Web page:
Center: Penny Pritzker
Four years ago, billionaire Hyatt heiress Penny Pritzker withdrew her name from consideration as commerce secretary in Barack Obama’s first cabinet. In fact, she had no choice but to withdraw. Confirmation hearings would have made Chuck Hagel’s defense secretary hearing today look like a walk in Lafayette Park. Hyatt’s tempestuous relations with hotel housekeepers, and the Pritzker family’s part ownership of the failed Superior Bank (riddled with subprime loans) would have allowed unions, and those who argued that subprime lending pushed the country to the brink of depression, to cast Pritzker as a villainous capitalist. It’s a role that the philanthropic, hardworking, 53-year-old Prizker, a Stanford JD and MBA, certainly didn’t deserve.
Back then, President Obama didn’t have the political capital to nominate her; doing so would not only have left her reputation in tatters, it would have left the rookie President bruised and battered just as he was struggling to address the economic collapse.
Four years later, things are different. Obama’s approval numbers are soaring and he has publicly and repeatedly said, with audible, visible joy, that he will never have to run for public office again. Left unsaid—well, his inaugural address said it in so many words—is the obvious: he can now do what he wants. And it appears that he wants Penny Pritzker in that job.
Fortunately, she’s got the training and experience to be really good at it.
That said, Obama owes her big time. Then-state Senator Obama, hanging out unhappily in Springfield, forged a friendship with Pritzker; her financial support and introductions allowed him to move up to U.S. Senator, his launch pad to the White House.
The financial boost that Pritzker gave Obama is huge. She bundled $500,000 for the reelection and served as his national finance chairman in 2008, raising a reported $745 million for the ’08 campaign and $53 million for the ’09 inauguration. She was said to be disillusioned with him during the first term, and while she gave up the job as national finance chair, she took the title in 2012 of national co-chair of Obama for America.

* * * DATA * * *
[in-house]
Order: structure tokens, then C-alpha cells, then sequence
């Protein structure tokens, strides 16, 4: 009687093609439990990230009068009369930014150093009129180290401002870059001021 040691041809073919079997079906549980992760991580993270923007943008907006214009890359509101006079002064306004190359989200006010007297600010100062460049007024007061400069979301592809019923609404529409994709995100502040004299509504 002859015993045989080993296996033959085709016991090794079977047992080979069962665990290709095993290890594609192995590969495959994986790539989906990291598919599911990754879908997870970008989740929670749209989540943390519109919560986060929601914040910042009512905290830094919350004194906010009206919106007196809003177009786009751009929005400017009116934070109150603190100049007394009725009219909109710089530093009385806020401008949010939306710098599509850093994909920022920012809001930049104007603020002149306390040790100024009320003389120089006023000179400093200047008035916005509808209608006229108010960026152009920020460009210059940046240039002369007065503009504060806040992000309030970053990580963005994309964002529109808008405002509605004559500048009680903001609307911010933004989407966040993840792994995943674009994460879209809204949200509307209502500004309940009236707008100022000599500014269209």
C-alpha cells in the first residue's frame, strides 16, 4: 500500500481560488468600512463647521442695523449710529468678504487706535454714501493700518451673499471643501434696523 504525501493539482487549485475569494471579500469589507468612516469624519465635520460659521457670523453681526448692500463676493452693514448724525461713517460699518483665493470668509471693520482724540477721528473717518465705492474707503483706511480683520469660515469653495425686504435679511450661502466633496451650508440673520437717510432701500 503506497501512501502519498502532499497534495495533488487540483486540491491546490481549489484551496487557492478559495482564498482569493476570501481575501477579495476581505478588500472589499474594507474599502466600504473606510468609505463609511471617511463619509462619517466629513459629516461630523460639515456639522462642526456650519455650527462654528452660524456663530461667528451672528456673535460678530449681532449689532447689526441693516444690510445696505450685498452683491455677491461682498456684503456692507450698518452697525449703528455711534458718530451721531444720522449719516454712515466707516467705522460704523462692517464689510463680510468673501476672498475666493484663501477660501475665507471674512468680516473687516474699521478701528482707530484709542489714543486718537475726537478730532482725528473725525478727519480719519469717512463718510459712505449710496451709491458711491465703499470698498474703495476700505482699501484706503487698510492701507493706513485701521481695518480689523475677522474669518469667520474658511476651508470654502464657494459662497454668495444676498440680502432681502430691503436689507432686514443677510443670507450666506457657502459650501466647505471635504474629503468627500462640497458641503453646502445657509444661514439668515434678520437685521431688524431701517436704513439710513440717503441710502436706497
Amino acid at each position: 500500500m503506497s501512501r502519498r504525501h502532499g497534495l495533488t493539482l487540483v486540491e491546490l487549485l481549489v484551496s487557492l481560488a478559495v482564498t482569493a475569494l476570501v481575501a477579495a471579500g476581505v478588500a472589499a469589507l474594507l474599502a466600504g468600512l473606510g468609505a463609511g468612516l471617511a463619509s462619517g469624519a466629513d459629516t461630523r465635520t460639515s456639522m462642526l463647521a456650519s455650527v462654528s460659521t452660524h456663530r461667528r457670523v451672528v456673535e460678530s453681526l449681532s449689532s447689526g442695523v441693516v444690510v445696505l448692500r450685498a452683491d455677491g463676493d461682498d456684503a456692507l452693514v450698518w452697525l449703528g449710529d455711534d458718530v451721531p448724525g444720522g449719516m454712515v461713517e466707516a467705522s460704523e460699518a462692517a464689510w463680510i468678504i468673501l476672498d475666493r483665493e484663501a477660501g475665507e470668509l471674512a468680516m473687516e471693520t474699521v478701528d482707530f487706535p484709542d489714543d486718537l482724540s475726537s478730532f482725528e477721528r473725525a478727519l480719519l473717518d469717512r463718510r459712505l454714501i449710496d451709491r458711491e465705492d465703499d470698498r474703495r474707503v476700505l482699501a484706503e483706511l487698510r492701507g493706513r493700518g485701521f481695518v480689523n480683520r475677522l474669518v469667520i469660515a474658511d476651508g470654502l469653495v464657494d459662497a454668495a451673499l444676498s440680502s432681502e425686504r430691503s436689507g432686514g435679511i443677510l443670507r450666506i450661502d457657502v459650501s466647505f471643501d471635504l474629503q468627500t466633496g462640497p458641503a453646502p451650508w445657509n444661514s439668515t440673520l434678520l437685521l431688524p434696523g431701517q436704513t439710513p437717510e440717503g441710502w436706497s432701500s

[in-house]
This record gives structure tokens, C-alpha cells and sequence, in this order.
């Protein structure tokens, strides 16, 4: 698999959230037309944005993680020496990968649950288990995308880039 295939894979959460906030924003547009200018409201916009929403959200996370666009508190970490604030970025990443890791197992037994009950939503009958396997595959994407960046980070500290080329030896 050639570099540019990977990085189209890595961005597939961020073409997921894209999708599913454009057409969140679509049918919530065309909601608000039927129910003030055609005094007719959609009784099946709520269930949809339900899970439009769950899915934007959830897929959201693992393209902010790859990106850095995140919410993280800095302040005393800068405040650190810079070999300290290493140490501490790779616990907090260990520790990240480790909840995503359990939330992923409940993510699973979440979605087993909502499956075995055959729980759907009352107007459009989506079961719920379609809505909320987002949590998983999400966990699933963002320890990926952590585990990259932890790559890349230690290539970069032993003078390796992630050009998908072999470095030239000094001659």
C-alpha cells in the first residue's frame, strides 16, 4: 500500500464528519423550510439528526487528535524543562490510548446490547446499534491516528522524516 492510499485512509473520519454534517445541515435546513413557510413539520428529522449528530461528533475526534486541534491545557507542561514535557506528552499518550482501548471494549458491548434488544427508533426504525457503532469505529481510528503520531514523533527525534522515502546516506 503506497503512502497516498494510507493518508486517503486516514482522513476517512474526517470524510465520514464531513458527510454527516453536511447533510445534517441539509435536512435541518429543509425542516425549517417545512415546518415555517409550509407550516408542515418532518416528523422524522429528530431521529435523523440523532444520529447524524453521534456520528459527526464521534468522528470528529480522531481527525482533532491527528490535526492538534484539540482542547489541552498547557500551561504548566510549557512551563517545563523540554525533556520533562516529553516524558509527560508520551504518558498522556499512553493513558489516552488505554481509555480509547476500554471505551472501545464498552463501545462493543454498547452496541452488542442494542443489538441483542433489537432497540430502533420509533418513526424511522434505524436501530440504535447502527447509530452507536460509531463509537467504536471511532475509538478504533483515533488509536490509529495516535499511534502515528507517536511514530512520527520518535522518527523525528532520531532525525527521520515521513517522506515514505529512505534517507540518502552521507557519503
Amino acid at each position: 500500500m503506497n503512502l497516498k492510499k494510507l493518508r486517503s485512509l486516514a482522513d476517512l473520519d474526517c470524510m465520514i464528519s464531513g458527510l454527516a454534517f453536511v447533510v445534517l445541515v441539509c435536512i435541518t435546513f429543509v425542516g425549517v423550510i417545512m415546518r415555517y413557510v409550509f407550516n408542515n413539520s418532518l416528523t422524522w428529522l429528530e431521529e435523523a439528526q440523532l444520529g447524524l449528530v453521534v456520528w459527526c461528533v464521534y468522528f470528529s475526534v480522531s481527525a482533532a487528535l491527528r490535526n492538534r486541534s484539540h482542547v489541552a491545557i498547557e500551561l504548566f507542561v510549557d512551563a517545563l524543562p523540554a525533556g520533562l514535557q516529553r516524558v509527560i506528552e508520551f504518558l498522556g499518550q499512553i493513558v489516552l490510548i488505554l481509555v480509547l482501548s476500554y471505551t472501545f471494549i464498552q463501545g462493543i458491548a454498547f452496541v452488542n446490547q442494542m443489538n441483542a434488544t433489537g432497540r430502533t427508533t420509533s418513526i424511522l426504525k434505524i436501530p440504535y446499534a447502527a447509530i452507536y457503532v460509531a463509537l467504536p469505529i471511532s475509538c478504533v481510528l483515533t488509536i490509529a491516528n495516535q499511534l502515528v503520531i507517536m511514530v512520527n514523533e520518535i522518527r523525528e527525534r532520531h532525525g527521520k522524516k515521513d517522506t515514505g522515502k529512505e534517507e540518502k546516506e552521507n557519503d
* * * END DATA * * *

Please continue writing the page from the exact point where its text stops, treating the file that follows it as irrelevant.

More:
Obama may sound almost boastful about winning the nation’s highest office twice. He seems to have no yen, like Bill Clinton and FDR before him, to serve and serve and serve again. Yet he has to feel the pressure of time before he becomes a lame duck and power shifts to probable successors. He knows (and often says, with refreshing honesty) that the second term is all about legacy. That includes a library and museum, and that requires many millions, almost all of it from deep-pocket donors like Penny Pritzker (who’s ranked 271st in Forbes’s latest list of the 400 wealthiest Americans with a net worth of $1.8 billion).
While Pritzker doesn’t give Obama the minority cabinet appointment he needs, she does add a woman to a cabinet that is, according to his critics, not just too white but also too male. And he puts her in a slot that’s historically been occupied almost exclusively by men, with only two exceptions: one appointed by Carter and the other by George H.W. Bush. (Commerce’s deputy secretary, Rebecca Blank, is currently serving as acting secretary since the resignation of John Bryson because of seizures he suffered last year.)
Should Pritzker get the job and win confirmation (both likely, I think), she’ll be the fourth Chicagoan in the post—Peter Peterson in the Nixon administration, Phil Klutznick in the Carter administration (whose daughter Bettylu Saltzman has also been pivotal in Obama’s rise to the top), and Bill Daley in the Clinton administration.
Photograph: Chicago TribuneEdit Module